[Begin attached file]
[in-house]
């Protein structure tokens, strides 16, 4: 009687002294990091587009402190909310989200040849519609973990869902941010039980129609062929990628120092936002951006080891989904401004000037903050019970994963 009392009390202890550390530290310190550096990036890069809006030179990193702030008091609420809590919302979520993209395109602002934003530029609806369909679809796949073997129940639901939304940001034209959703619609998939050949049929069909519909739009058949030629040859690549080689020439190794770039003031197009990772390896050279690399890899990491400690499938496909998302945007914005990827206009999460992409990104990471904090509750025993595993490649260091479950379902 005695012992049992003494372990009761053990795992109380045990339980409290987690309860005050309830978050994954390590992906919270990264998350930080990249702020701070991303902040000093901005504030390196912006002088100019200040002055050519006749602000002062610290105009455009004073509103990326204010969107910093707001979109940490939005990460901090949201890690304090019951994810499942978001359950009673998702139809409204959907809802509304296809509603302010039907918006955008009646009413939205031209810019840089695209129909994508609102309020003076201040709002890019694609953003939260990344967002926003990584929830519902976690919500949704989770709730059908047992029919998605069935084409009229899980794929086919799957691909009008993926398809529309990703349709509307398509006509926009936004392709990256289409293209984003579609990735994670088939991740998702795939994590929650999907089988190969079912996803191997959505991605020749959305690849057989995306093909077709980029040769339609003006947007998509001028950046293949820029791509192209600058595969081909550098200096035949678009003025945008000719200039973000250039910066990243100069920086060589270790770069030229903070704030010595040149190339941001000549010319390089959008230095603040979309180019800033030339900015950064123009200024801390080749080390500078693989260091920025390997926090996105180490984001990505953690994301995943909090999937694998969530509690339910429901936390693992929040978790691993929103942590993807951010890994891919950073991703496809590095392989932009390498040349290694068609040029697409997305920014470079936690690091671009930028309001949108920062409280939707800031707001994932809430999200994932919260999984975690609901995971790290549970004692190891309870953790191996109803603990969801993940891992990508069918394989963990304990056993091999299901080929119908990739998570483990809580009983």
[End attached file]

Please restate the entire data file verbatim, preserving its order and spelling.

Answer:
[in-house]
């Protein structure tokens, strides 16, 4: 009687002294990091587009402190909310989200040849519609973990869902941010039980129609062929990628120092936002951006080891989904401004000037903050019970994963 009392009390202890550390530290310190550096990036890069809006030179990193702030008091609420809590919302979520993209395109602002934003530029609806369909679809796949073997129940639901939304940001034209959703619609998939050949049929069909519909739009058949030629040859690549080689020439190794770039003031197009990772390896050279690399890899990491400690499938496909998302945007914005990827206009999460992409990104990471904090509750025993595993490649260091479950379902 005695012992049992003494372990009761053990795992109380045990339980409290987690309860005050309830978050994954390590992906919270990264998350930080990249702020701070991303902040000093901005504030390196912006002088100019200040002055050519006749602000002062610290105009455009004073509103990326204010969107910093707001979109940490939005990460901090949201890690304090019951994810499942978001359950009673998702139809409204959907809802509304296809509603302010039907918006955008009646009413939205031209810019840089695209129909994508609102309020003076201040709002890019694609953003939260990344967002926003990584929830519902976690919500949704989770709730059908047992029919998605069935084409009229899980794929086919799957691909009008993926398809529309990703349709509307398509006509926009936004392709990256289409293209984003579609990735994670088939991740998702795939994590929650999907089988190969079912996803191997959505991605020749959305690849057989995306093909077709980029040769339609003006947007998509001028950046293949820029791509192209600058595969081909550098200096035949678009003025945008000719200039973000250039910066990243100069920086060589270790770069030229903070704030010595040149190339941001000549010319390089959008230095603040979309180019800033030339900015950064123009200024801390080749080390500078693989260091920025390997926090996105180490984001990505953690994301995943909090999937694998969530509690339910429901936390693992929040978790691993929103942590993807951010890994891919950073991703496809590095392989932009390498040349290694068609040029697409997305920014470079936690690091671009930028309001949108920062409280939707800031707001994932809430999200994932919260999984975690609901995971790290549970004692190891309870953790191996109803603990969801993940891992990508069918394989963990304990056993091999299901080929119908990739998570483990809580009983």